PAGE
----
How to make a perfect sauce for roast beef.


Time (plenty of time)


Red Wine – I like a mid range burgundy in this.


Bouquet Garni

Onion & Garlic

Salt & Pepper


Have the butcher chop your oxtail into small rounds.  Toss these in a bit of oil in a roasting pan, add two cloves of garlic, whole, don’t skin them.  Roast the Ox-tail for an hour at a fairly high heat until fully cooked through.

Leave your unopened bottle of wine in the kitchen to ensure it is at room temperature for later on.

Transfer the meat and oil to a stew pot.  Discard the garlic.  Deglaze the roasting pan to get all the flavour, and add the juices to the pot.  Add the bouquet garni and a roughly chopped onion.  Top up the pot with plenty of water.  Bring it to the boil and then reduce the heat to a really low simmer.  Simmer the meat for about 4 hours like this, topping up the water only if it gets very low.  By the time you are finished the meat should have fallen off the bones, and should have a soft mushy consistency.  At this stage it is best to leave the stock to cool down in the pot overnight with the bones in.

In the morning skim off any heavy deposits of beef fat from the stock. Ideally the stock will have set into a jelly.  Uncork your red wine and allow it to breathe.  Heat up the jelly until it is liquid again.  Put it through a strainer to remove the bones, onion, herbs and chunks of meat.  Bring the stock to a rolling boil and reduce it until it has thickened to a gravy consistency.

Check your schedule and make sure you don’t have to drive anywhere for the rest of the day.  Pour a little of the red wine into a glass, hold it up to the light, swirl it round a bit and have a good smell.  Make sure it is not corked.  Taste the wine.  Make sure it is up to standard.  It should be perfectly good to drink if you want to cook with it.  Check again with another sip.  OK, ready to go.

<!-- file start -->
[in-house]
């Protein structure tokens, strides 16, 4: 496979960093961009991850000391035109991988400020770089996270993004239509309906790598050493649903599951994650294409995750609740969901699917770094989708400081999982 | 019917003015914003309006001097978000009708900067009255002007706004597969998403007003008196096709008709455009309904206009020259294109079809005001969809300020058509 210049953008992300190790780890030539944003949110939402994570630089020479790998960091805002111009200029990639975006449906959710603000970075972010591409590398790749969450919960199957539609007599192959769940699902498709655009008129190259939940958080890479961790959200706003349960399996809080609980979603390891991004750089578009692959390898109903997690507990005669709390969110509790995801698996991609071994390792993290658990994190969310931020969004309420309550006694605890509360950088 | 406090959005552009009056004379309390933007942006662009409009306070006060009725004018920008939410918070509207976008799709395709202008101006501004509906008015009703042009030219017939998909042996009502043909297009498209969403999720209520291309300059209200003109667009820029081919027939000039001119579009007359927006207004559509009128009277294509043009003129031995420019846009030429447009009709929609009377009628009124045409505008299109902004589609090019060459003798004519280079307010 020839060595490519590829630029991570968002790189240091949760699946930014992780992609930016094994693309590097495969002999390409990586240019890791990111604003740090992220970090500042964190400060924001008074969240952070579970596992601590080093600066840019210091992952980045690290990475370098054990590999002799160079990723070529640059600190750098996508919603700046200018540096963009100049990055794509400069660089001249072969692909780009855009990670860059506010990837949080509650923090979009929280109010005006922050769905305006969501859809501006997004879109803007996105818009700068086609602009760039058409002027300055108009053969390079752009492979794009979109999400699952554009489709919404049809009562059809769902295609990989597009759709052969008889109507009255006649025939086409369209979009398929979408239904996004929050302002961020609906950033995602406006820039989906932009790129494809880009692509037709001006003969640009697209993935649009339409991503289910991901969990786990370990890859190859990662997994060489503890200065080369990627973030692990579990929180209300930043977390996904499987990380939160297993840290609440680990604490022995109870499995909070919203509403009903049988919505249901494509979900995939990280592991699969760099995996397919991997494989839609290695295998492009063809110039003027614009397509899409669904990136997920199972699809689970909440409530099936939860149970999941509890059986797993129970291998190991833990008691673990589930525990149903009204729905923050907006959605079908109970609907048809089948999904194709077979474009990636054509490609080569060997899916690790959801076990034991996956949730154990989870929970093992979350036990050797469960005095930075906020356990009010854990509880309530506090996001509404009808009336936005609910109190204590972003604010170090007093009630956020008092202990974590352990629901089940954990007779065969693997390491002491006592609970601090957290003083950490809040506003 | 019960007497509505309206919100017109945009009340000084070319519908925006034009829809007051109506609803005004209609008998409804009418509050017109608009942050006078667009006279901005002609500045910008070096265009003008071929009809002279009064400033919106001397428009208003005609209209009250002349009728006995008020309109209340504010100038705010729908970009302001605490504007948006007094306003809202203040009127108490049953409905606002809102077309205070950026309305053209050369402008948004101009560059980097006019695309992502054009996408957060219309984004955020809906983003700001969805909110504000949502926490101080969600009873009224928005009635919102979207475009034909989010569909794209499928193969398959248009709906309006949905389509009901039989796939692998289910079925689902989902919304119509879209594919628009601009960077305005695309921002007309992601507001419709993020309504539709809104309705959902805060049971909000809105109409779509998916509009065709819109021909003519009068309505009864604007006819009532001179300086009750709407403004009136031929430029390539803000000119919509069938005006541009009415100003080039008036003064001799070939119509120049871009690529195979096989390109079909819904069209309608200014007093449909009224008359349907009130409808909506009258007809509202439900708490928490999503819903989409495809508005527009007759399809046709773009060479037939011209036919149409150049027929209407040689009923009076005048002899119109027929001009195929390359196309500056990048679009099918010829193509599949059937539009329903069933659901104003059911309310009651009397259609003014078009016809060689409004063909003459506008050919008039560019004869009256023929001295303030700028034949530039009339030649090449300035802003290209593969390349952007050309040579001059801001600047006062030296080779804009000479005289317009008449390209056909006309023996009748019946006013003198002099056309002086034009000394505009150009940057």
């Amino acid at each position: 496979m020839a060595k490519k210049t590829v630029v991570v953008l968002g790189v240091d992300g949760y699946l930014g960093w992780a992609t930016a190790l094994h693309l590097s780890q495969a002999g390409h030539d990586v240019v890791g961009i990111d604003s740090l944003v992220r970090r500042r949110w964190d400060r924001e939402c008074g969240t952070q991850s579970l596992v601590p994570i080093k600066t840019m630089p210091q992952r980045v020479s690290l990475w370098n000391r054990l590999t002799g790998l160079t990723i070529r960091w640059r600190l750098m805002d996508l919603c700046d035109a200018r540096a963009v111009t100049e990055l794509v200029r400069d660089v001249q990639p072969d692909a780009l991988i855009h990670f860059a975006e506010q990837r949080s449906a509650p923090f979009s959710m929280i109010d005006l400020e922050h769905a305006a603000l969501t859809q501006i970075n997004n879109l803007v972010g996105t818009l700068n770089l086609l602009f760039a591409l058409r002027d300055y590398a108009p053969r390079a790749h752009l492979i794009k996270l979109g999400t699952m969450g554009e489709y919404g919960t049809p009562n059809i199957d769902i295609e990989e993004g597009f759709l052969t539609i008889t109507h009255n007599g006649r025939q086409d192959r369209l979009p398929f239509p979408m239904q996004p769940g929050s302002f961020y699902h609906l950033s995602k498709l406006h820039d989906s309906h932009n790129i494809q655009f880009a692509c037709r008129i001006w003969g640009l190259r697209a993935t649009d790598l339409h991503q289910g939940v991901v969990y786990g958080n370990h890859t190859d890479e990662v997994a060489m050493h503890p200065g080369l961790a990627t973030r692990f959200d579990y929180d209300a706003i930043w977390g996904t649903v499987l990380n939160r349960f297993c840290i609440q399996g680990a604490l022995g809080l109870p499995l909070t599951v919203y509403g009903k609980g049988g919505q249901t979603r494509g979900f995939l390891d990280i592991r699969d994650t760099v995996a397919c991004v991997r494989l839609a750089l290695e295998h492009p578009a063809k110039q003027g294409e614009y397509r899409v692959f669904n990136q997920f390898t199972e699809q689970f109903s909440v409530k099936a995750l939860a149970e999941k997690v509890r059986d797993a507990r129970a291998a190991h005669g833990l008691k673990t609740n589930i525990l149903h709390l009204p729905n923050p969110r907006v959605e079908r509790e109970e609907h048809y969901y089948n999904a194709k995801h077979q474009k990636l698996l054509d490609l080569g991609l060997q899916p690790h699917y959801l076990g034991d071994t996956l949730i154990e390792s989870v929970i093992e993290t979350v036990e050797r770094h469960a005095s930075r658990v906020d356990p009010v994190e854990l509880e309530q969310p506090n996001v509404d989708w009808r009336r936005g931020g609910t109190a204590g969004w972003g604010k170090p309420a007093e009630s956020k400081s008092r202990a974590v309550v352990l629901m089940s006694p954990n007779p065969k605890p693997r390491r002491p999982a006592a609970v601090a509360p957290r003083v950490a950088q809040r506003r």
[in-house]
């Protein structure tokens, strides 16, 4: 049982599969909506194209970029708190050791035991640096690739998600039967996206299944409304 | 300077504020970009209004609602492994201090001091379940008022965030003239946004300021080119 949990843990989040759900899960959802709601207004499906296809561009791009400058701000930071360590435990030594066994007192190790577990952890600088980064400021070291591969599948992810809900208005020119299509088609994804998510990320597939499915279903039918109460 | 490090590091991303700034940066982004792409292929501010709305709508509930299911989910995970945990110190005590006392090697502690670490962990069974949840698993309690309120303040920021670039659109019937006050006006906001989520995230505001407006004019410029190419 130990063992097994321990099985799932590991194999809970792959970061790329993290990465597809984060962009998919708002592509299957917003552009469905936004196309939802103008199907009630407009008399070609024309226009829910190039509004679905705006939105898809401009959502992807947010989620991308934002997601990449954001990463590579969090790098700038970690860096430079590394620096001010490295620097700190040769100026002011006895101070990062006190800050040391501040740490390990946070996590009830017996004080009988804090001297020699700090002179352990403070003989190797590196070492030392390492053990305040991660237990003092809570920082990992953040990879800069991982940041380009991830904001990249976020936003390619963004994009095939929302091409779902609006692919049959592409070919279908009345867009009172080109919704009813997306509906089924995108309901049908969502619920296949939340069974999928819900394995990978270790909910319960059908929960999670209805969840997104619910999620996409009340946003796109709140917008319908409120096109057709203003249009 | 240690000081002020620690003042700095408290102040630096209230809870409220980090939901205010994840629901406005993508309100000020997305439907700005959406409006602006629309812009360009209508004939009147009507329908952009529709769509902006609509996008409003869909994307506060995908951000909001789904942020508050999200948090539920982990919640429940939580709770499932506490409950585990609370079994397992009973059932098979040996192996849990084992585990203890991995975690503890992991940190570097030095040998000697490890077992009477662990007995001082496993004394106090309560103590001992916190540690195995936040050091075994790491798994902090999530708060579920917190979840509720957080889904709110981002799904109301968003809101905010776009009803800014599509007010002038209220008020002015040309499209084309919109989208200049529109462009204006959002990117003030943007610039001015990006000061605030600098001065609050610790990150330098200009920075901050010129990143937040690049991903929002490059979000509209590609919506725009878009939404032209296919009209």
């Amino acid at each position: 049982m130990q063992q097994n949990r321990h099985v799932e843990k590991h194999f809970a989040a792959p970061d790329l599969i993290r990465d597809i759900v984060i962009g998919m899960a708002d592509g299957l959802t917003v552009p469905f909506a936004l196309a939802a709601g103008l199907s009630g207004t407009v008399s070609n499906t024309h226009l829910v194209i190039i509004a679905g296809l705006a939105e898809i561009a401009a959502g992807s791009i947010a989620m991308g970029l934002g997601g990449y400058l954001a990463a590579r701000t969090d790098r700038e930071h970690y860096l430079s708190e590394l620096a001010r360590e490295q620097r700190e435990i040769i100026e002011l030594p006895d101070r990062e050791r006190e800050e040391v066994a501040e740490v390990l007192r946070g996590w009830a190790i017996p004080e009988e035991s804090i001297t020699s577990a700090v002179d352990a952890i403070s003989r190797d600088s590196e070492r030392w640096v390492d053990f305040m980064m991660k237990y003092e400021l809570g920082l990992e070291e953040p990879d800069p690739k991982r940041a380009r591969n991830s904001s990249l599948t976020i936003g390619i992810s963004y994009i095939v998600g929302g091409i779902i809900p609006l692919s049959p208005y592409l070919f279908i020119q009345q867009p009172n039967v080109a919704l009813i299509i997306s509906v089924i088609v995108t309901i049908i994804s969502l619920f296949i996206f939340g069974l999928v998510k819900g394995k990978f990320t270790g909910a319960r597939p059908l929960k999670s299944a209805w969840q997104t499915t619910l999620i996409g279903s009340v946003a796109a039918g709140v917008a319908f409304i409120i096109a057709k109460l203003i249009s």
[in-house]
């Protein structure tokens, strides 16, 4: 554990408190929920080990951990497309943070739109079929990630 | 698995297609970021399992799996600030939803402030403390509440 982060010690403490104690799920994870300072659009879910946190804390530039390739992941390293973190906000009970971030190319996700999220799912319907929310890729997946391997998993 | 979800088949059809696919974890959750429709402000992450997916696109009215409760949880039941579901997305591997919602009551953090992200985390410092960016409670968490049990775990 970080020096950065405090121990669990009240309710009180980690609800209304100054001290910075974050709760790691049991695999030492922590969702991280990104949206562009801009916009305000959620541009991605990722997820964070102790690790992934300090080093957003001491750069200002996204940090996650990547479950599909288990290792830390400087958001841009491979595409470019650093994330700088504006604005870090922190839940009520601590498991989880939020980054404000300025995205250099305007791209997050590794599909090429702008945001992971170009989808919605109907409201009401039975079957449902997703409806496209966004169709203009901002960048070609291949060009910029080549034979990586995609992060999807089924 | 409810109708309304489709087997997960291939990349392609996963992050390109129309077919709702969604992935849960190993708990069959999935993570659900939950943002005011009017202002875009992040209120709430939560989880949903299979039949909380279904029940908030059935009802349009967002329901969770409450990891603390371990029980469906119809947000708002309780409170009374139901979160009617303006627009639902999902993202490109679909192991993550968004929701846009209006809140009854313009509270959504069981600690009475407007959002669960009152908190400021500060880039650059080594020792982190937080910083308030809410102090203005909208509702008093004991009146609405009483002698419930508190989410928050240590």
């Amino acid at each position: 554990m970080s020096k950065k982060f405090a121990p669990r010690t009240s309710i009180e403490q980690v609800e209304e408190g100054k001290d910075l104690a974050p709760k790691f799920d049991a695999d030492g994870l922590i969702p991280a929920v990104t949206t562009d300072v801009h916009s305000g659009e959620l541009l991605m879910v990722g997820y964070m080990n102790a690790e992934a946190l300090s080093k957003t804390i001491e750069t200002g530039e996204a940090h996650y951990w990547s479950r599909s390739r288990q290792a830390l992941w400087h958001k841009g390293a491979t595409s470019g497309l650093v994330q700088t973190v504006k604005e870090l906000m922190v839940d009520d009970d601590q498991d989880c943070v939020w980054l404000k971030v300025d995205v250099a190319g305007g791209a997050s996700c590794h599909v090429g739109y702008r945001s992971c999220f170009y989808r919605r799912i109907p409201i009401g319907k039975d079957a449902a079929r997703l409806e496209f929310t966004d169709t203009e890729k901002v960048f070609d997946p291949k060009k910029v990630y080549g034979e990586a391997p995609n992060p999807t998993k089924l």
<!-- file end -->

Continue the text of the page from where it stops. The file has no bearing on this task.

Gradually add red wine to the stock, keeping it on a boil and reducing it gradually back to gravy again. You may notice that the drop of wine in your glass evaporates a little in the heat.  No matter, just top it up from the bottle.  Make sure the wine at the bottom of the bottle is of the same or better standard than the wine at the top.  Over the course of an hour or so add in the bottle of wine to the gravy this way.

Chop up a good chunk of butter, maybe a quarter of a pound.  Add the chunks of butter to the wine gravy allowing them to melt and mix gradually.  This will make the consistency of the gravy very silky.

Taste the gravy to see if it needs any adjustment.  You may need salt, especially if you use an unsalted butter.  You can also add soy sauce or Worcestershire sauce for a bit more umami. I like a good dose of black pepper too.

If at this stage you find you have a large pot of greasy water, you may have drunk too much wine, or you didn’t follow my instructions on reducing.  Remember I said to reduce to gravy consistency!  OK, a little cheat.  If your gravy is too watery, but tastes great, all is not lost.  Just use some cornflour to thicken it.  If you don’t have cornflour a spoonful of instant gravy powder will work too, but kind of defeats the whole purpose of this recipe.

The gravy is ready to serve immediately.  But if you forgot to cook the dinner don’t worry.  It will keep in the pot and you can even cool it down and store it overnight in the fridge in a hermetically sealed plastic box.  I just use a bowl with some cling film, but I can’t guarantee 100% sterile conditions.  I rely on the wine to provide germ protection, and I’m not dead….yet.

So after all that effort, is it worth spending 2 days making great gravy?  I think it is.

Gravy ;  by Raymond Carver.

No other word will do. For that’s what it was.
Gravy, these past ten years.
Alive, sober, working, loving, and
being loved by a good woman. Eleven years
ago he was told he had six months to live
at the rate he was going. And he was going
nowhere but down. So he changed his ways
somehow. He quit drinking! And the rest?
After that it was all gravy, every minute
of it, up to and including when he was told about,
well, some things that were breaking down and
building up inside his head. “Don’t weep for me,”
he said to his friends. “I’m a lucky man.
I’ve had ten years longer than I or anyone
expected. Pure Gravy. And don’t forget it.”


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